With an ever-changing workplace and labour market, many are now looking introspectively at their careers (whether at the start, middle or end) and re-evaluating what they want to achieve, as well as what they may enjoy!
One area that continues to see increased demand is more employers are looking for apprentices to join their organisations, to support with company growth as well as give something back to their community via gateways into their company’s sector and vocations. However, recruiting apprentices is by no means a straightforward process and there are pointers to consider when attracting, onboarding, and retaining your apprentices for the longer term.
Read on to find out more about Webrecruit’s top tips on how to successfully hire apprentices!
Partnering with the right provider
Your first step when considering hiring apprentices should be to identify a suitable provider (or providers) for apprenticeships you wish to conduct through your business; with the advancement and promotion of apprenticeships by the government and employers, there are many to choose from.
When selecting a provider, you will want to consider various factors; firstly, you will need to identify the apprenticeships you wish to hire for and make sure they align to apprenticeship course frameworks. The good news is these are largely standardised and there will be more popular apprenticeships that are provided by a breadth of providers. Secondly, you will want to consider whether you want a remote or more local supplier – the reason for this is considering whether you feel remote support or onsite support (Covid regulations allowing) would best support your business needs, as well as that of your apprentices.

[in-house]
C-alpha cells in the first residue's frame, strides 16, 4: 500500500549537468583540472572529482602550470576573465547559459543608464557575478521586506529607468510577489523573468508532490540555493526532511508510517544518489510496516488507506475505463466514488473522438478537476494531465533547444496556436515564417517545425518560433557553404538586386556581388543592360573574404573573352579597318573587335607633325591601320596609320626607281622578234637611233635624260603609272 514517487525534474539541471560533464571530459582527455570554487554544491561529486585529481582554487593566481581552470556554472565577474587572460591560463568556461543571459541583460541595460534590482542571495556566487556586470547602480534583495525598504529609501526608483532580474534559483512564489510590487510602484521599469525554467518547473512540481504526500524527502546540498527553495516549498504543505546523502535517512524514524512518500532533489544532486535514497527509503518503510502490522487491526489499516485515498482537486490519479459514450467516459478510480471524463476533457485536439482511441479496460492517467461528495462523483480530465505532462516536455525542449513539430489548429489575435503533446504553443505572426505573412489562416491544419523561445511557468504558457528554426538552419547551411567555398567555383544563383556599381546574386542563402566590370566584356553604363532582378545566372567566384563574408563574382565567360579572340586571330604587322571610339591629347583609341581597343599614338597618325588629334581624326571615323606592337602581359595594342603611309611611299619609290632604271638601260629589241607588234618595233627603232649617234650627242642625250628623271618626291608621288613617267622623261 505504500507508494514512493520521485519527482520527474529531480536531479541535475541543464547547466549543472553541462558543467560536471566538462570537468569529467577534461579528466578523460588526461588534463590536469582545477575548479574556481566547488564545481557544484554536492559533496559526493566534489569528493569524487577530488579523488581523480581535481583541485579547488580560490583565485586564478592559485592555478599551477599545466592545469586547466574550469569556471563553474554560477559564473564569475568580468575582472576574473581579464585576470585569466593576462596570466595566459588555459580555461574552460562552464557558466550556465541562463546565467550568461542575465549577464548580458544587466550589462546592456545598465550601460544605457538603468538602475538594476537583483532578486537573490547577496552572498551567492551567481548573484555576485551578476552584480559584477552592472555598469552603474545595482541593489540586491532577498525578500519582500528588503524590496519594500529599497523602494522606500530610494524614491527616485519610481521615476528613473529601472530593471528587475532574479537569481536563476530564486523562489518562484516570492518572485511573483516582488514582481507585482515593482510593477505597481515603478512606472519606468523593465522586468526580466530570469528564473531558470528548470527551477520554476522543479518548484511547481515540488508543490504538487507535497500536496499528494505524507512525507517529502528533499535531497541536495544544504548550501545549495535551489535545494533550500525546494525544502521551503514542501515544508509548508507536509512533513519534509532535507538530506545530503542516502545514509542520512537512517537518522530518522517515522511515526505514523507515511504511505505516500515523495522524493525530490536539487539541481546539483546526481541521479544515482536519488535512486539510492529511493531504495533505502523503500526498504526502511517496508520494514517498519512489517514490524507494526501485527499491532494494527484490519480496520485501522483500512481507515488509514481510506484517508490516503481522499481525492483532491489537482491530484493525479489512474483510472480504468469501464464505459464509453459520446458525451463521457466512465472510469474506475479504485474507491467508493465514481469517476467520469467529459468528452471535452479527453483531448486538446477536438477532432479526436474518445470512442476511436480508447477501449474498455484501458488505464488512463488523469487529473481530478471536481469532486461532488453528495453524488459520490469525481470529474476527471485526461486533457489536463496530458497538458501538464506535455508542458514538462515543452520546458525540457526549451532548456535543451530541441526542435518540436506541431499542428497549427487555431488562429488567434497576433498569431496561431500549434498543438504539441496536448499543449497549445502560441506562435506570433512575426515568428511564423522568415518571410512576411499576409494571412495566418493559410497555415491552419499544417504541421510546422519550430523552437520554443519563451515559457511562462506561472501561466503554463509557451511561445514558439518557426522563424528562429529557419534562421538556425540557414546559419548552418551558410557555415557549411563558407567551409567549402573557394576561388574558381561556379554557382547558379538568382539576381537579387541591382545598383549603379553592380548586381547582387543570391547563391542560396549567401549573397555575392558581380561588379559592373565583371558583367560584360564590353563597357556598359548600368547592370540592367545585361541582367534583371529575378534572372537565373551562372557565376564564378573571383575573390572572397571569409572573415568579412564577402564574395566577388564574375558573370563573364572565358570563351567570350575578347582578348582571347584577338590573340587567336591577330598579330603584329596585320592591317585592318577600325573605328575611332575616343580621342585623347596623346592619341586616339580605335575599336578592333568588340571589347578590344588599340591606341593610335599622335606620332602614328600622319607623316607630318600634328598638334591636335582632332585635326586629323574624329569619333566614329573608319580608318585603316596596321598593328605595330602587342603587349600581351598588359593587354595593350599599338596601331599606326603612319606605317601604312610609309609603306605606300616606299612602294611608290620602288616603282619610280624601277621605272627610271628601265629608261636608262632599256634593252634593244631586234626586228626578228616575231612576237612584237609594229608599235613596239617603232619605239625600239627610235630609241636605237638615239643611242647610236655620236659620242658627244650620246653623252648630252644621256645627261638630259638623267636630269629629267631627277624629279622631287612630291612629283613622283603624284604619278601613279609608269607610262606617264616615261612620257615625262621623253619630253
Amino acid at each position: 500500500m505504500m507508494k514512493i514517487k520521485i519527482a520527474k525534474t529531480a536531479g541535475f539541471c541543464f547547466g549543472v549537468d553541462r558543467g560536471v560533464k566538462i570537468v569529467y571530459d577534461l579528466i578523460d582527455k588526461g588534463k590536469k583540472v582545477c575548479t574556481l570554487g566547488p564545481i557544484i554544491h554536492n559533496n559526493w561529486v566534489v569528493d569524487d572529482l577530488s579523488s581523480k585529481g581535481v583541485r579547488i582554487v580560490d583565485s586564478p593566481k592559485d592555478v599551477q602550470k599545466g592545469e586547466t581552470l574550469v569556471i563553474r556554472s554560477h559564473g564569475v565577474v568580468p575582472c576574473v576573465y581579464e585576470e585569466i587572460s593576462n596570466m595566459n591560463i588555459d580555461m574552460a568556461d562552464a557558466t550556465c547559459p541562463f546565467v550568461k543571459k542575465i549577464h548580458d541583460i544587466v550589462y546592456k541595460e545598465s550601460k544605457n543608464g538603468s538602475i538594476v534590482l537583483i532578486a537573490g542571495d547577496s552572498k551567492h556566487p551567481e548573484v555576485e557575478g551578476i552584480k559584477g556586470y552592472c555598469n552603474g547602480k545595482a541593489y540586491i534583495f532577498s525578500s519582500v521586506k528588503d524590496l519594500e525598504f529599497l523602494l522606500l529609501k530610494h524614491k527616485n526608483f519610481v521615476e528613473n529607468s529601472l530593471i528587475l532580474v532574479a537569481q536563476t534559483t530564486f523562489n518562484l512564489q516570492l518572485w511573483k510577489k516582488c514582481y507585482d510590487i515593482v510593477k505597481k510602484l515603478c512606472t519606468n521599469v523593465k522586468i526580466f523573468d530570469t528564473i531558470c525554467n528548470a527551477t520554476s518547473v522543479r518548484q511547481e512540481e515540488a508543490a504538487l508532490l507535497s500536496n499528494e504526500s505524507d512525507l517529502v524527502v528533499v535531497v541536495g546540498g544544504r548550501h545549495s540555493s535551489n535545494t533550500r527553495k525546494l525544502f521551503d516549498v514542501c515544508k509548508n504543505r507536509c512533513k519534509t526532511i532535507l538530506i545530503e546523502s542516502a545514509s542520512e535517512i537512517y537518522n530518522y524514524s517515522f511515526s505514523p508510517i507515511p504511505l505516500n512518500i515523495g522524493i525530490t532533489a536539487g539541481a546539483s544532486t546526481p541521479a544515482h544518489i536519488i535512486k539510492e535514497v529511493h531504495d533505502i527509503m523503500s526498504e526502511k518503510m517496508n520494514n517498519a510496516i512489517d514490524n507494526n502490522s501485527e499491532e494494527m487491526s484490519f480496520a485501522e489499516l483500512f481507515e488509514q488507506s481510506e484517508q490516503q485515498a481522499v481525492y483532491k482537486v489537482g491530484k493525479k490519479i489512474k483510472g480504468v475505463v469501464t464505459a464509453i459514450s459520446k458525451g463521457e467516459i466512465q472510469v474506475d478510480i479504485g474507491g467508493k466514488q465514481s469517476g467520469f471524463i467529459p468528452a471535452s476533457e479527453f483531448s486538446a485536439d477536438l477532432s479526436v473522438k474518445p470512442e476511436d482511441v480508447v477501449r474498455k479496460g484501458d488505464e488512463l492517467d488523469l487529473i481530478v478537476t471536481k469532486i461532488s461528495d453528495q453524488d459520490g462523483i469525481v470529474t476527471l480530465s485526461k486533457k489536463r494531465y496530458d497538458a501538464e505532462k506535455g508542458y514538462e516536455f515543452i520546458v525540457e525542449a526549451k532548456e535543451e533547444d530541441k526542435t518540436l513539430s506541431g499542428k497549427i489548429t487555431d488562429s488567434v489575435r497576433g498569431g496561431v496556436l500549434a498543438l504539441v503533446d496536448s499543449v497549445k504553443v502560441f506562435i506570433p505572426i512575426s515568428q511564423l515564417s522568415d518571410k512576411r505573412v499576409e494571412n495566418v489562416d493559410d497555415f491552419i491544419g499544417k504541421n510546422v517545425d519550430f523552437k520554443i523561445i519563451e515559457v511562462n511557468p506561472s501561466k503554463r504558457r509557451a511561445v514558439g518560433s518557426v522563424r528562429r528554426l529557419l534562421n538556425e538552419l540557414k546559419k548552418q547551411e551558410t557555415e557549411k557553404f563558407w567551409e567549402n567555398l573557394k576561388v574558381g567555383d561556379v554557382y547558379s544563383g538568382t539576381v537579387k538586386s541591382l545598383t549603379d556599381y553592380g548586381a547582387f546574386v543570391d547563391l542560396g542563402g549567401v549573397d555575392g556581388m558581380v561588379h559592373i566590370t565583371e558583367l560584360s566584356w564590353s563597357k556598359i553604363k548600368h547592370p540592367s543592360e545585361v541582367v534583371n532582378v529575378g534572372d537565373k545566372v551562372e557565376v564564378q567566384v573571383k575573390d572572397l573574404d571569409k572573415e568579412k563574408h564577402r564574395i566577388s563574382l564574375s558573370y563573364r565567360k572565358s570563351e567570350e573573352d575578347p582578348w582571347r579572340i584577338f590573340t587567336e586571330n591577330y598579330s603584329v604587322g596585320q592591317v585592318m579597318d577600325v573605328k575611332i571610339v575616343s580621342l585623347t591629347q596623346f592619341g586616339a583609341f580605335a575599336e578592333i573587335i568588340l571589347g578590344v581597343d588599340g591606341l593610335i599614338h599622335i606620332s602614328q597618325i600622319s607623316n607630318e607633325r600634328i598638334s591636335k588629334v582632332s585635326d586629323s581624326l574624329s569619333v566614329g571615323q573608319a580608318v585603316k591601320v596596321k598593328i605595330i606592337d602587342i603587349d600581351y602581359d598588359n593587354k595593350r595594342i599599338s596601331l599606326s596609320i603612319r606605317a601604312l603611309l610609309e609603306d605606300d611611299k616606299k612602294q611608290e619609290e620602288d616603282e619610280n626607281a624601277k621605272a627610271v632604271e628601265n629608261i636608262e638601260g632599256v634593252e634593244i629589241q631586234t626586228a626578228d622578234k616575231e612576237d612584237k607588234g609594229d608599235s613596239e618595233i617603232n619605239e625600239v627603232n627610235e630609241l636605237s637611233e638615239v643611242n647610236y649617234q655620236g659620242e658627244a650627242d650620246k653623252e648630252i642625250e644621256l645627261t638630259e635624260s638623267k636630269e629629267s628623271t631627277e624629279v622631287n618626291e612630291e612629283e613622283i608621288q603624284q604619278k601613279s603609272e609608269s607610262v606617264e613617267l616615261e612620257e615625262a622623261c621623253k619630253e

Apprenticeships are a fantastic opportunity for an individual to gain experience and a foothold in specific industries and/or professions. It is impossible to ignore how important this is, especially in specific sectors and vocations which are becoming increasingly competitive; so, your apprenticeship should sell itself, right?
Irrespective or any level of role you are advertising for (entry-level to senior), it is vital that you sell the opportunity itself, as well as your organisation and culture therein; this is especially vital for apprenticeships! Whilst this is not a set rule, apprenticeships can pay less than a qualified counterpart as said apprenticeships are both a learning experience and an investment by a business. With this in mind, you want to make clear in your job advertisement what an apprentice can expect on the day to day, what they will learn and what their long-term prospects could look like to! Focusing on both the now and the future will help candidates visualise what their journey could be like with your organisation, including but not exclusive to the apprenticeship.
Encouraging Diversity through Apprenticeships
Apprenticeships provide many with the opportunity to break into a profession and/or industry, and with rightful focus on diversity via employers, it is important to circle back on how you can make your entry-level positions free of any bias in the hiring process; in the long-term, this should help increase diversity and equality in all workforces in the long run.
So, how can you support your EDI efforts when hiring apprentices? This is a multi-faceted endeavour, but there are two ways you can stress the importance of this in your recruitment processes; firstly, it is important to use your job advertisements to stress your commitment to diversity within the workplace, and how this is organisationally, operationally, and culturally significant to your organisation. Secondly, your Applicant Tracking System (ATS) should play a key role in supporting your EDI efforts, via the likes of tasks such as anonymising of CVs to help reduce any bias in a hiring process.